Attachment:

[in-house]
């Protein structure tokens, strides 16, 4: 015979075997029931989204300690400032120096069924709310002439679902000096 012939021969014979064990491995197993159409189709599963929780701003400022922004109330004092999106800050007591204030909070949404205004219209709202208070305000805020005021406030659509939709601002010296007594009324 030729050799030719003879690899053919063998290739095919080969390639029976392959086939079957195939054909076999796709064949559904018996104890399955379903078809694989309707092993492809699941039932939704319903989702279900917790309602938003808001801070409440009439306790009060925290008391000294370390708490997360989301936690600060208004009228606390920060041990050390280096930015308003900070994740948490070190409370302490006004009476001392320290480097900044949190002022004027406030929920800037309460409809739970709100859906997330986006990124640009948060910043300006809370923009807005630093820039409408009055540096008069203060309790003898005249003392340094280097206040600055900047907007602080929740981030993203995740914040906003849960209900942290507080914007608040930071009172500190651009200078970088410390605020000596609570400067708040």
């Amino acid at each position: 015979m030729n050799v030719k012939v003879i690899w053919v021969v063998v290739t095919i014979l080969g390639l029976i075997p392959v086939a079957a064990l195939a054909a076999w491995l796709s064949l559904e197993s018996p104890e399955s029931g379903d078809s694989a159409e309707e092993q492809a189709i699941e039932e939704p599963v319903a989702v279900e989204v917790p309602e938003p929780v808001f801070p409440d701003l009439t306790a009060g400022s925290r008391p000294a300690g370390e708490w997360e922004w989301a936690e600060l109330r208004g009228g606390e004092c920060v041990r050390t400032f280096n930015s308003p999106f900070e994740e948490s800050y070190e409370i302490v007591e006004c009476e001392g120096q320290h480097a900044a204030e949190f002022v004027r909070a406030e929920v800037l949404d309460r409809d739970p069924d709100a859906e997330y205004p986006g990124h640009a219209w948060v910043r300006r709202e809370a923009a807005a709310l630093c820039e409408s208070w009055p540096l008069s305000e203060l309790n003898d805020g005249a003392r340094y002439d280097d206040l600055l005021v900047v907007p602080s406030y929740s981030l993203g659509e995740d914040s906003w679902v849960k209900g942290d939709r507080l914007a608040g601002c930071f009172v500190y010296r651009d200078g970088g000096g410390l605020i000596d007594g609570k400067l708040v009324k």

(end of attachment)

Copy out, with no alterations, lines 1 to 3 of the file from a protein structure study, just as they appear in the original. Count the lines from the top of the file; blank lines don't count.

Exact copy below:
[in-house]
């Protein structure tokens, strides 16, 4: 015979075997029931989204300690400032120096069924709310002439679902000096 012939021969014979064990491995197993159409189709599963929780701003400022922004109330004092999106800050007591204030909070949404205004219209709202208070305000805020005021406030659509939709601002010296007594009324 030729050799030719003879690899053919063998290739095919080969390639029976392959086939079957195939054909076999796709064949559904018996104890399955379903078809694989309707092993492809699941039932939704319903989702279900917790309602938003808001801070409440009439306790009060925290008391000294370390708490997360989301936690600060208004009228606390920060041990050390280096930015308003900070994740948490070190409370302490006004009476001392320290480097900044949190002022004027406030929920800037309460409809739970709100859906997330986006990124640009948060910043300006809370923009807005630093820039409408009055540096008069203060309790003898005249003392340094280097206040600055900047907007602080929740981030993203995740914040906003849960209900942290507080914007608040930071009172500190651009200078970088410390605020000596609570400067708040």
């Amino acid at each position: 015979m030729n050799v030719k012939v003879i690899w053919v021969v063998v290739t095919i014979l080969g390639l029976i075997p392959v086939a079957a064990l195939a054909a076999w491995l796709s064949l559904e197993s018996p104890e399955s029931g379903d078809s694989a159409e309707e092993q492809a189709i699941e039932e939704p599963v319903a989702v279900e989204v917790p309602e938003p929780v808001f801070p409440d701003l009439t306790a009060g400022s925290r008391p000294a300690g370390e708490w997360e922004w989301a936690e600060l109330r208004g009228g606390e004092c920060v041990r050390t400032f280096n930015s308003p999106f900070e994740e948490s800050y070190e409370i302490v007591e006004c009476e001392g120096q320290h480097a900044a204030e949190f002022v004027r909070a406030e929920v800037l949404d309460r409809d739970p069924d709100a859906e997330y205004p986006g990124h640009a219209w948060v910043r300006r709202e809370a923009a807005a709310l630093c820039e409408s208070w009055p540096l008069s305000e203060l309790n003898d805020g005249a003392r340094y002439d280097d206040l600055l005021v900047v907007p602080s406030y929740s981030l993203g659509e995740d914040s906003w679902v849960k209900g942290d939709r507080l914007a608040g601002c930071f009172v500190y010296r651009d200078g970088g000096g410390l605020i000596d007594g609570k400067l708040v009324k």